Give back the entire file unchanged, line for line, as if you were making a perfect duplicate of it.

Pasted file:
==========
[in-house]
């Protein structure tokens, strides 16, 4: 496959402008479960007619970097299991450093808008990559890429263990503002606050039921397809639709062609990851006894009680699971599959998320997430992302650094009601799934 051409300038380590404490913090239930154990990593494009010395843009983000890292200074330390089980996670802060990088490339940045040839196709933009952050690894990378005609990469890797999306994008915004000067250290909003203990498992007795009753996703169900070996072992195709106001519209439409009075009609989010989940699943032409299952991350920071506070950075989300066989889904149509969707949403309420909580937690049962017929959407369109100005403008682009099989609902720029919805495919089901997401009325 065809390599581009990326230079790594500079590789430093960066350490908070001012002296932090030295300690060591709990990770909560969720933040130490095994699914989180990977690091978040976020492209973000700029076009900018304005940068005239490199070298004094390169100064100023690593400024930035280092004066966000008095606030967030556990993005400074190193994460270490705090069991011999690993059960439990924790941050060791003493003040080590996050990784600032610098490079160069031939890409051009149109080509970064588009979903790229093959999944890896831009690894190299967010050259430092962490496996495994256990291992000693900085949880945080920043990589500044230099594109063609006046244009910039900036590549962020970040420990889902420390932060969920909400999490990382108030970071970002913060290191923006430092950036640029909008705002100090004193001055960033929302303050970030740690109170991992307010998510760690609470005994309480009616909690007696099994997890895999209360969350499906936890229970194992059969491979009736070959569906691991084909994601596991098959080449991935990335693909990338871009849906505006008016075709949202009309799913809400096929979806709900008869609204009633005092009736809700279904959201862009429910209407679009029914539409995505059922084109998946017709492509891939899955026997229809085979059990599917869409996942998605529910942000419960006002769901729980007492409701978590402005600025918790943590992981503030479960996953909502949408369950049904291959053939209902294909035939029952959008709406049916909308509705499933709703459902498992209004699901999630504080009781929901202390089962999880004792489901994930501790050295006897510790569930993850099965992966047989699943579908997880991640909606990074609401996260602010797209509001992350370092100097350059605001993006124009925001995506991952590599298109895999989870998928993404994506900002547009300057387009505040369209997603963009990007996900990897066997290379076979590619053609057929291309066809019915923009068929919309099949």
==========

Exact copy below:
[in-house]
């Protein structure tokens, strides 16, 4: 496959402008479960007619970097299991450093808008990559890429263990503002606050039921397809639709062609990851006894009680699971599959998320997430992302650094009601799934 051409300038380590404490913090239930154990990593494009010395843009983000890292200074330390089980996670802060990088490339940045040839196709933009952050690894990378005609990469890797999306994008915004000067250290909003203990498992007795009753996703169900070996072992195709106001519209439409009075009609989010989940699943032409299952991350920071506070950075989300066989889904149509969707949403309420909580937690049962017929959407369109100005403008682009099989609902720029919805495919089901997401009325 065809390599581009990326230079790594500079590789430093960066350490908070001012002296932090030295300690060591709990990770909560969720933040130490095994699914989180990977690091978040976020492209973000700029076009900018304005940068005239490199070298004094390169100064100023690593400024930035280092004066966000008095606030967030556990993005400074190193994460270490705090069991011999690993059960439990924790941050060791003493003040080590996050990784600032610098490079160069031939890409051009149109080509970064588009979903790229093959999944890896831009690894190299967010050259430092962490496996495994256990291992000693900085949880945080920043990589500044230099594109063609006046244009910039900036590549962020970040420990889902420390932060969920909400999490990382108030970071970002913060290191923006430092950036640029909008705002100090004193001055960033929302303050970030740690109170991992307010998510760690609470005994309480009616909690007696099994997890895999209360969350499906936890229970194992059969491979009736070959569906691991084909994601596991098959080449991935990335693909990338871009849906505006008016075709949202009309799913809400096929979806709900008869609204009633005092009736809700279904959201862009429910209407679009029914539409995505059922084109998946017709492509891939899955026997229809085979059990599917869409996942998605529910942000419960006002769901729980007492409701978590402005600025918790943590992981503030479960996953909502949408369950049904291959053939209902294909035939029952959008709406049916909308509705499933709703459902498992209004699901999630504080009781929901202390089962999880004792489901994930501790050295006897510790569930993850099965992966047989699943579908997880991640909606990074609401996260602010797209509001992350370092100097350059605001993006124009925001995506991952590599298109895999989870998928993404994506900002547009300057387009505040369209997603963009990007996900990897066997290379076979590619053609057929291309066809019915923009068929919309099949």